One of the best pieces of advice I learned as a camp counselor is to kill it before it dies.
Meaning, if I was leading a game with my group of kids, I was best to stop the game and switch activities at or just slightly beyond the peak of excitement. Yes, the group of kids would beg to keep playing, but this unpopular time was the opportune moment to kill the game.
This strategy allowed me to go back to the game – usually blob tag – over and over again since their passion for playing never waned. However, if I gave into their pleading to keep playing, they would inevitably get bored and never want to play the game again.
This idea has served me well beyond my years as a camp counselor.
It guides how I use social media where I consume it in short bursts rather than mindlessly scrolling to the point where I lose interest. And it shapes how I exercise where I do activities I enjoy in a reasonable time rather than the dread that comes with the default 60-minute workout at a big box gym.
Finally, it guides how I work. I choose to do my work in short focused sessions for an appropriate amount of time each day rather than going the way of hustle culture which dictates I use every available minute and sleep if there’s time.
Kill it before it dies helps us find more appreciation for what we do and gives us more longevity in doing it since we don’t burn out from overuse.
Quit while you’re ahead
Several factors led Michael Jordan to retire from basketball in 1993 – his father’s brutal death, his growing celebrity, scrutiny from the media and public mostly related to his gambling, and, powerfully, the fact that he just finished his championship three-peat.
Watching through the lens presented in The Last Dance (and the other excellent 30 for 30 documentary, Jordan Rides the Bus), his retirement is not surprising at all. He killed it before it died.
What led Jordan to retire in 1993 is backed up by research Etan Green led at the University of Pennsylvania - Warton. After analyzing more than 100 million online chess games, they find that people exert extra effort to reach a personal best and then, by a 20% increase, quit once they’ve achieved it.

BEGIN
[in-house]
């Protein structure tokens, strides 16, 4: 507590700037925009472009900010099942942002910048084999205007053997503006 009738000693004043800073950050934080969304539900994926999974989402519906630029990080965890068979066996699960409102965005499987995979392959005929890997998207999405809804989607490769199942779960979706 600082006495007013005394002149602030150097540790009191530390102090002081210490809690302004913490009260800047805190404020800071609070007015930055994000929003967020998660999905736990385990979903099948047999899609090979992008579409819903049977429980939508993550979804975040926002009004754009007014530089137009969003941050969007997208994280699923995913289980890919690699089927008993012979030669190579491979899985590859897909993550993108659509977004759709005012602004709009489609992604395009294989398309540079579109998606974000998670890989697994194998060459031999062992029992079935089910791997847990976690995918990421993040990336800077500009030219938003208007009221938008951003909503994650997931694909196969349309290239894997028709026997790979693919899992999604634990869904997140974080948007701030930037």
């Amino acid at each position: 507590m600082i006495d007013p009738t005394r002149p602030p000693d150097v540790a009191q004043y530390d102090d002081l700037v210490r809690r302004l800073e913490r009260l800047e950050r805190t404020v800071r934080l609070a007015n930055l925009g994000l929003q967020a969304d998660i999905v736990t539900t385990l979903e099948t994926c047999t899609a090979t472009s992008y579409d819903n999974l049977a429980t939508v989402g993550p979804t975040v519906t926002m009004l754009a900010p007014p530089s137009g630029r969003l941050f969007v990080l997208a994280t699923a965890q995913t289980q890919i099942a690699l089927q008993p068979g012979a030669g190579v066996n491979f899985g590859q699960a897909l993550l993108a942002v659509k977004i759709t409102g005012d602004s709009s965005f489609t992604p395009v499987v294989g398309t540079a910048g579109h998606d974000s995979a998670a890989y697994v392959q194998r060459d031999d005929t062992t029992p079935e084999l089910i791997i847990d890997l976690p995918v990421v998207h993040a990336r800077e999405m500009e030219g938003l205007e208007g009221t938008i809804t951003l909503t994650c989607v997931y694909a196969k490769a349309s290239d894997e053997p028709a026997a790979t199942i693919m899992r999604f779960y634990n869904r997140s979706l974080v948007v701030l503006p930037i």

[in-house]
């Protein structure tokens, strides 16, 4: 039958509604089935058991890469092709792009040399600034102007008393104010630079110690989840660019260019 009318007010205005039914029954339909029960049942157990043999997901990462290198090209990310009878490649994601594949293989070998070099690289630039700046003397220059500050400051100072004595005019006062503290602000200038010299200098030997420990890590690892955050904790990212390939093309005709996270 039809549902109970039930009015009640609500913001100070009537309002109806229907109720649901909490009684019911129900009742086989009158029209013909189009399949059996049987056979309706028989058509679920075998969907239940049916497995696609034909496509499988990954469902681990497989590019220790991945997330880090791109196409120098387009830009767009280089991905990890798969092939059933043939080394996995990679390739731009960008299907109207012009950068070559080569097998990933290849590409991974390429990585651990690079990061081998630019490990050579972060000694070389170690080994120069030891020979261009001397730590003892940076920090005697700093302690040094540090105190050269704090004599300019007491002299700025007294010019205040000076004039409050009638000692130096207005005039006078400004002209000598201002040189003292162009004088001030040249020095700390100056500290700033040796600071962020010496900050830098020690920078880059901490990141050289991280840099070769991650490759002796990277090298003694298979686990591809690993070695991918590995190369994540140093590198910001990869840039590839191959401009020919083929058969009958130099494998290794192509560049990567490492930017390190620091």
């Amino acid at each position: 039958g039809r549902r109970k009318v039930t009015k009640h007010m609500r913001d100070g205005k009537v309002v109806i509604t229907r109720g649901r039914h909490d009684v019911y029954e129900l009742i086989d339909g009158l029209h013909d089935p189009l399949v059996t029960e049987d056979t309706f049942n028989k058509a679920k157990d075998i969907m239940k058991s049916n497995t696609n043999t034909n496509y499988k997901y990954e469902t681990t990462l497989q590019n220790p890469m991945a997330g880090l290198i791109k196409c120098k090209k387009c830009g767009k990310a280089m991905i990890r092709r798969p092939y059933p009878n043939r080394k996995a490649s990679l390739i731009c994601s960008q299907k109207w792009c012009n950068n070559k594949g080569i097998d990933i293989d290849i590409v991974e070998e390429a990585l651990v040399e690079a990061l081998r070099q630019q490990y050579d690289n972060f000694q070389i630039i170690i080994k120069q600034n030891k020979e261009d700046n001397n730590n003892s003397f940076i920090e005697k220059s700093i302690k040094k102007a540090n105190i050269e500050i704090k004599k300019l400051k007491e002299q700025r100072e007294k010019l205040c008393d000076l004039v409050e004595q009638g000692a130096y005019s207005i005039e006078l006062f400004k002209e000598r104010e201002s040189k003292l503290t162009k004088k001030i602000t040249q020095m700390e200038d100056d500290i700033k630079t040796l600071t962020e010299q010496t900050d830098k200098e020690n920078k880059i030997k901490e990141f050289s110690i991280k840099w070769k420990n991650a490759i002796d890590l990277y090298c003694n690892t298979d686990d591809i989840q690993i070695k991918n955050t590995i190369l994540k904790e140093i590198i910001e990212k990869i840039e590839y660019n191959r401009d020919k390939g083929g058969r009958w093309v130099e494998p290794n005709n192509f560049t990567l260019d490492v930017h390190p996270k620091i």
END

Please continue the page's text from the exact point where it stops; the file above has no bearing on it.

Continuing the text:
“If you’re just short of a goal, you’re going to put in some effort to surpass it. But once you surpass it … you tend to take your foot off the gas pedal.”–Etan Green
Jordan used his season in baseball as a sabbatical. No matter how much you love something, how many decades of work you’ve put in to be the best in the world, how big of a celebrity you become, and how deeply your identity is tied to something your interest is going to wane when you are going pedal to the metal.
And, like in Jordan’s case, you might find that the love is still there but you just need a little break. Jordan’s year playing baseball is a blip on the radar, but without it, he likely wouldn’t have had another three-peat or had as strong of a legacy.
Persistent grinding is not always the right answer despite what the hustle bros say on Instagram. Oftentimes space, time, and a reasonable pace is the solution.
Know when to kill it – or take a needed break – before it dies.
Ready to downsize your relationship with work and quit burnout?
Hi, I'm Grant Gurewitz. I'm on a mission to end burnout at work. I've been in tech for 10 years (ex-Zillow, current: Qualtrics) who suffered deep burnout and came back from it with no help of the hacky advice out there.
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